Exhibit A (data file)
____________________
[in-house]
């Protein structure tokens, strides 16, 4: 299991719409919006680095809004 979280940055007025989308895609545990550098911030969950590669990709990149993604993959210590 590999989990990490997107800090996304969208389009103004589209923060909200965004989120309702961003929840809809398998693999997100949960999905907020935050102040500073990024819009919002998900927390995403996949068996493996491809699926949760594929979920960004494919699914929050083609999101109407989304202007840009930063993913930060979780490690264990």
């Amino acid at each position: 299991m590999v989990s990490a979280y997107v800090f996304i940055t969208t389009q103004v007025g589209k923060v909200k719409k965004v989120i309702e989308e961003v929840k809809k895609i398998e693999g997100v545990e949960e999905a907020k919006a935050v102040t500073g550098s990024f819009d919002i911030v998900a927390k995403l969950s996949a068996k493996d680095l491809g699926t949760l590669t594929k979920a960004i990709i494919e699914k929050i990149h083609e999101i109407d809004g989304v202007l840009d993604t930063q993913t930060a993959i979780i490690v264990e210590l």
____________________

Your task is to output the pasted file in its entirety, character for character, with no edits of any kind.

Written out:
[in-house]
């Protein structure tokens, strides 16, 4: 299991719409919006680095809004 979280940055007025989308895609545990550098911030969950590669990709990149993604993959210590 590999989990990490997107800090996304969208389009103004589209923060909200965004989120309702961003929840809809398998693999997100949960999905907020935050102040500073990024819009919002998900927390995403996949068996493996491809699926949760594929979920960004494919699914929050083609999101109407989304202007840009930063993913930060979780490690264990």
């Amino acid at each position: 299991m590999v989990s990490a979280y997107v800090f996304i940055t969208t389009q103004v007025g589209k923060v909200k719409k965004v989120i309702e989308e961003v929840k809809k895609i398998e693999g997100v545990e949960e999905a907020k919006a935050v102040t500073g550098s990024f819009d919002i911030v998900a927390k995403l969950s996949a068996k493996d680095l491809g699926t949760l590669t594929k979920a960004i990709i494919e699914k929050i990149h083609e999101i109407d809004g989304v202007l840009d993604t930063q993913t930060a993959i979780i490690v264990e210590l």